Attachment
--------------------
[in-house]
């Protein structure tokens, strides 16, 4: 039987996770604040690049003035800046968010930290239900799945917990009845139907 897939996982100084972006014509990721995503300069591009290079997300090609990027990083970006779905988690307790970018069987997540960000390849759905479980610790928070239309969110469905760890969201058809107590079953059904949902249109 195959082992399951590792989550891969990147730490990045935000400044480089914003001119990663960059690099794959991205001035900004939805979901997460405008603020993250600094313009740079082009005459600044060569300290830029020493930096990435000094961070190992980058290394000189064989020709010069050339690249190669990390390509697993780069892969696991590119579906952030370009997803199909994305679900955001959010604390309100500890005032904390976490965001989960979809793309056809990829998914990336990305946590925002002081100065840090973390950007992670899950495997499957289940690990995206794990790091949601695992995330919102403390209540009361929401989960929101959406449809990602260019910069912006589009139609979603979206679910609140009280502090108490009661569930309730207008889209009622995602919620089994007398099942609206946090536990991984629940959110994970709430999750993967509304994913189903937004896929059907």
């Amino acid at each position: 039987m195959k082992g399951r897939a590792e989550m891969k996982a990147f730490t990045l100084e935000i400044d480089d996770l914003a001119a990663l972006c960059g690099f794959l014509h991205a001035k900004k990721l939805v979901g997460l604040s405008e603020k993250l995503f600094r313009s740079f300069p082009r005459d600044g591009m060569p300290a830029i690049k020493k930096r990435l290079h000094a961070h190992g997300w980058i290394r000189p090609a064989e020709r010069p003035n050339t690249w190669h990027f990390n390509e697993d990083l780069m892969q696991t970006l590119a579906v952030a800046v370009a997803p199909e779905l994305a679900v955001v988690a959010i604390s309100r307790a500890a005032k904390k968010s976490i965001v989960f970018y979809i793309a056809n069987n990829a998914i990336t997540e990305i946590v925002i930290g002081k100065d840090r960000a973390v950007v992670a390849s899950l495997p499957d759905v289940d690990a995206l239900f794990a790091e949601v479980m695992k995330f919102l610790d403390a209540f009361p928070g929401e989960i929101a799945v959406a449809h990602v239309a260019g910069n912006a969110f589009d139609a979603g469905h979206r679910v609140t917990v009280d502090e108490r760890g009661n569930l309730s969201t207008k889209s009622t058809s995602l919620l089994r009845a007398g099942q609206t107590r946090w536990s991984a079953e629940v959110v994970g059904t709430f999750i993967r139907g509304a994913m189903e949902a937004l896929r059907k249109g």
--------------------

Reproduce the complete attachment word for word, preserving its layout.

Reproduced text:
[in-house]
């Protein structure tokens, strides 16, 4: 039987996770604040690049003035800046968010930290239900799945917990009845139907 897939996982100084972006014509990721995503300069591009290079997300090609990027990083970006779905988690307790970018069987997540960000390849759905479980610790928070239309969110469905760890969201058809107590079953059904949902249109 195959082992399951590792989550891969990147730490990045935000400044480089914003001119990663960059690099794959991205001035900004939805979901997460405008603020993250600094313009740079082009005459600044060569300290830029020493930096990435000094961070190992980058290394000189064989020709010069050339690249190669990390390509697993780069892969696991590119579906952030370009997803199909994305679900955001959010604390309100500890005032904390976490965001989960979809793309056809990829998914990336990305946590925002002081100065840090973390950007992670899950495997499957289940690990995206794990790091949601695992995330919102403390209540009361929401989960929101959406449809990602260019910069912006589009139609979603979206679910609140009280502090108490009661569930309730207008889209009622995602919620089994007398099942609206946090536990991984629940959110994970709430999750993967509304994913189903937004896929059907």
């Amino acid at each position: 039987m195959k082992g399951r897939a590792e989550m891969k996982a990147f730490t990045l100084e935000i400044d480089d996770l914003a001119a990663l972006c960059g690099f794959l014509h991205a001035k900004k990721l939805v979901g997460l604040s405008e603020k993250l995503f600094r313009s740079f300069p082009r005459d600044g591009m060569p300290a830029i690049k020493k930096r990435l290079h000094a961070h190992g997300w980058i290394r000189p090609a064989e020709r010069p003035n050339t690249w190669h990027f990390n390509e697993d990083l780069m892969q696991t970006l590119a579906v952030a800046v370009a997803p199909e779905l994305a679900v955001v988690a959010i604390s309100r307790a500890a005032k904390k968010s976490i965001v989960f970018y979809i793309a056809n069987n990829a998914i990336t997540e990305i946590v925002i930290g002081k100065d840090r960000a973390v950007v992670a390849s899950l495997p499957d759905v289940d690990a995206l239900f794990a790091e949601v479980m695992k995330f919102l610790d403390a209540f009361p928070g929401e989960i929101a799945v959406a449809h990602v239309a260019g910069n912006a969110f589009d139609a979603g469905h979206r679910v609140t917990v009280d502090e108490r760890g009661n569930l309730s969201t207008k889209s009622t058809s995602l919620l089994r009845a007398g099942q609206t107590r946090w536990s991984a079953e629940v959110v994970g059904t709430f999750i993967r139907g509304a994913m189903e949902a937004l896929r059907k249109g």